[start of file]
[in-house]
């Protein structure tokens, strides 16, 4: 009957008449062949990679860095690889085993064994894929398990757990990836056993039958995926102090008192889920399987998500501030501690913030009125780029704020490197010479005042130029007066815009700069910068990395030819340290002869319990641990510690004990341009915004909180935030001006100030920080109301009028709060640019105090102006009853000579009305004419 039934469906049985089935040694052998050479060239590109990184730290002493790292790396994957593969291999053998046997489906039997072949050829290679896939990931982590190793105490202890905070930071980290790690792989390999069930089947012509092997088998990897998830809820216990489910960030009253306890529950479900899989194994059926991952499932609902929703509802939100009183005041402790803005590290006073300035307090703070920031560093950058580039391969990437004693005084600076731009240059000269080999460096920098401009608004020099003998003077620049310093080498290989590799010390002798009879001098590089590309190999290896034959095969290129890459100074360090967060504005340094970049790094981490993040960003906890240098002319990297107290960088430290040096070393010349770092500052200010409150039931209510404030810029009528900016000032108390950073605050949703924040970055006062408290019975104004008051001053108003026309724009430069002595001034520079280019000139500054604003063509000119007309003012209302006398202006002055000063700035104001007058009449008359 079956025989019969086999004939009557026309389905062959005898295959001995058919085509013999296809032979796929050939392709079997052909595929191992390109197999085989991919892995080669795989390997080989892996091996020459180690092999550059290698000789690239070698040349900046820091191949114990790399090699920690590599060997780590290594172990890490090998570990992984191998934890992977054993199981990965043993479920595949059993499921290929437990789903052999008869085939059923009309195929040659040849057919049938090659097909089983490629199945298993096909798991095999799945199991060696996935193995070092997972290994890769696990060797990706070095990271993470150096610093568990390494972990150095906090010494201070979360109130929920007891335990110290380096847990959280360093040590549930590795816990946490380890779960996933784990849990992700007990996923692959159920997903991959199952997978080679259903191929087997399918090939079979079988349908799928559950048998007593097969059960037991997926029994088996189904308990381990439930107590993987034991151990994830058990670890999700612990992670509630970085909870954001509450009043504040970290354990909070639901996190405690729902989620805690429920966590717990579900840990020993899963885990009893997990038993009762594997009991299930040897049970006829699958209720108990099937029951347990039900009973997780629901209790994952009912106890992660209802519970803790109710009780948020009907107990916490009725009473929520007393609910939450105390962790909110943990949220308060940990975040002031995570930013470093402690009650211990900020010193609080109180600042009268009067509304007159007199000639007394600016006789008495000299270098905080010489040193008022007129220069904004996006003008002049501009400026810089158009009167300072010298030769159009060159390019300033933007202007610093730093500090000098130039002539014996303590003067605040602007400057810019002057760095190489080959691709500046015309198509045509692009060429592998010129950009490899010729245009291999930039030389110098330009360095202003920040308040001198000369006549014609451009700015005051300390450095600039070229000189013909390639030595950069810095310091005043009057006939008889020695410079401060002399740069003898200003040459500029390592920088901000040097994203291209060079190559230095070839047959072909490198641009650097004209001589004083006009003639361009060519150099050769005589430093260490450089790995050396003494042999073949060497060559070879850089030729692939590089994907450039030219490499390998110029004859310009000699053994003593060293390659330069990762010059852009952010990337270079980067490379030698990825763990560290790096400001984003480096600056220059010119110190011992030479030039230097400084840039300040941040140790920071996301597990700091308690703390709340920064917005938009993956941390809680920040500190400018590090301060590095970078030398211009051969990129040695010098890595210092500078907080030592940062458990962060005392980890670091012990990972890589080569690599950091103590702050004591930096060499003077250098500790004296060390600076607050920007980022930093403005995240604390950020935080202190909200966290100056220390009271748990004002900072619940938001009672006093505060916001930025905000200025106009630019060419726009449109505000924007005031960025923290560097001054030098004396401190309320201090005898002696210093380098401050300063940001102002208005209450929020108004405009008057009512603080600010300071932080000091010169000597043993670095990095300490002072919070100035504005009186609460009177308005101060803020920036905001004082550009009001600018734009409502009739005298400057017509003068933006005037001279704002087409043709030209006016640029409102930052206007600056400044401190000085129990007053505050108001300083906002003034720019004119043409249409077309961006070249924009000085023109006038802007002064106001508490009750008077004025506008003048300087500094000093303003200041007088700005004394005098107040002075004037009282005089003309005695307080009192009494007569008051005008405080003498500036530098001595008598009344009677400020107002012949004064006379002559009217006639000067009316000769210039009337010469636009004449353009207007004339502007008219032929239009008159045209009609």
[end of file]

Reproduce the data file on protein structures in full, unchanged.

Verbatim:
[in-house]
């Protein structure tokens, strides 16, 4: 009957008449062949990679860095690889085993064994894929398990757990990836056993039958995926102090008192889920399987998500501030501690913030009125780029704020490197010479005042130029007066815009700069910068990395030819340290002869319990641990510690004990341009915004909180935030001006100030920080109301009028709060640019105090102006009853000579009305004419 039934469906049985089935040694052998050479060239590109990184730290002493790292790396994957593969291999053998046997489906039997072949050829290679896939990931982590190793105490202890905070930071980290790690792989390999069930089947012509092997088998990897998830809820216990489910960030009253306890529950479900899989194994059926991952499932609902929703509802939100009183005041402790803005590290006073300035307090703070920031560093950058580039391969990437004693005084600076731009240059000269080999460096920098401009608004020099003998003077620049310093080498290989590799010390002798009879001098590089590309190999290896034959095969290129890459100074360090967060504005340094970049790094981490993040960003906890240098002319990297107290960088430290040096070393010349770092500052200010409150039931209510404030810029009528900016000032108390950073605050949703924040970055006062408290019975104004008051001053108003026309724009430069002595001034520079280019000139500054604003063509000119007309003012209302006398202006002055000063700035104001007058009449008359 079956025989019969086999004939009557026309389905062959005898295959001995058919085509013999296809032979796929050939392709079997052909595929191992390109197999085989991919892995080669795989390997080989892996091996020459180690092999550059290698000789690239070698040349900046820091191949114990790399090699920690590599060997780590290594172990890490090998570990992984191998934890992977054993199981990965043993479920595949059993499921290929437990789903052999008869085939059923009309195929040659040849057919049938090659097909089983490629199945298993096909798991095999799945199991060696996935193995070092997972290994890769696990060797990706070095990271993470150096610093568990390494972990150095906090010494201070979360109130929920007891335990110290380096847990959280360093040590549930590795816990946490380890779960996933784990849990992700007990996923692959159920997903991959199952997978080679259903191929087997399918090939079979079988349908799928559950048998007593097969059960037991997926029994088996189904308990381990439930107590993987034991151990994830058990670890999700612990992670509630970085909870954001509450009043504040970290354990909070639901996190405690729902989620805690429920966590717990579900840990020993899963885990009893997990038993009762594997009991299930040897049970006829699958209720108990099937029951347990039900009973997780629901209790994952009912106890992660209802519970803790109710009780948020009907107990916490009725009473929520007393609910939450105390962790909110943990949220308060940990975040002031995570930013470093402690009650211990900020010193609080109180600042009268009067509304007159007199000639007394600016006789008495000299270098905080010489040193008022007129220069904004996006003008002049501009400026810089158009009167300072010298030769159009060159390019300033933007202007610093730093500090000098130039002539014996303590003067605040602007400057810019002057760095190489080959691709500046015309198509045509692009060429592998010129950009490899010729245009291999930039030389110098330009360095202003920040308040001198000369006549014609451009700015005051300390450095600039070229000189013909390639030595950069810095310091005043009057006939008889020695410079401060002399740069003898200003040459500029390592920088901000040097994203291209060079190559230095070839047959072909490198641009650097004209001589004083006009003639361009060519150099050769005589430093260490450089790995050396003494042999073949060497060559070879850089030729692939590089994907450039030219490499390998110029004859310009000699053994003593060293390659330069990762010059852009952010990337270079980067490379030698990825763990560290790096400001984003480096600056220059010119110190011992030479030039230097400084840039300040941040140790920071996301597990700091308690703390709340920064917005938009993956941390809680920040500190400018590090301060590095970078030398211009051969990129040695010098890595210092500078907080030592940062458990962060005392980890670091012990990972890589080569690599950091103590702050004591930096060499003077250098500790004296060390600076607050920007980022930093403005995240604390950020935080202190909200966290100056220390009271748990004002900072619940938001009672006093505060916001930025905000200025106009630019060419726009449109505000924007005031960025923290560097001054030098004396401190309320201090005898002696210093380098401050300063940001102002208005209450929020108004405009008057009512603080600010300071932080000091010169000597043993670095990095300490002072919070100035504005009186609460009177308005101060803020920036905001004082550009009001600018734009409502009739005298400057017509003068933006005037001279704002087409043709030209006016640029409102930052206007600056400044401190000085129990007053505050108001300083906002003034720019004119043409249409077309961006070249924009000085023109006038802007002064106001508490009750008077004025506008003048300087500094000093303003200041007088700005004394005098107040002075004037009282005089003309005695307080009192009494007569008051005008405080003498500036530098001595008598009344009677400020107002012949004064006379002559009217006639000067009316000769210039009337010469636009004449353009207007004339502007008219032929239009008159045209009609």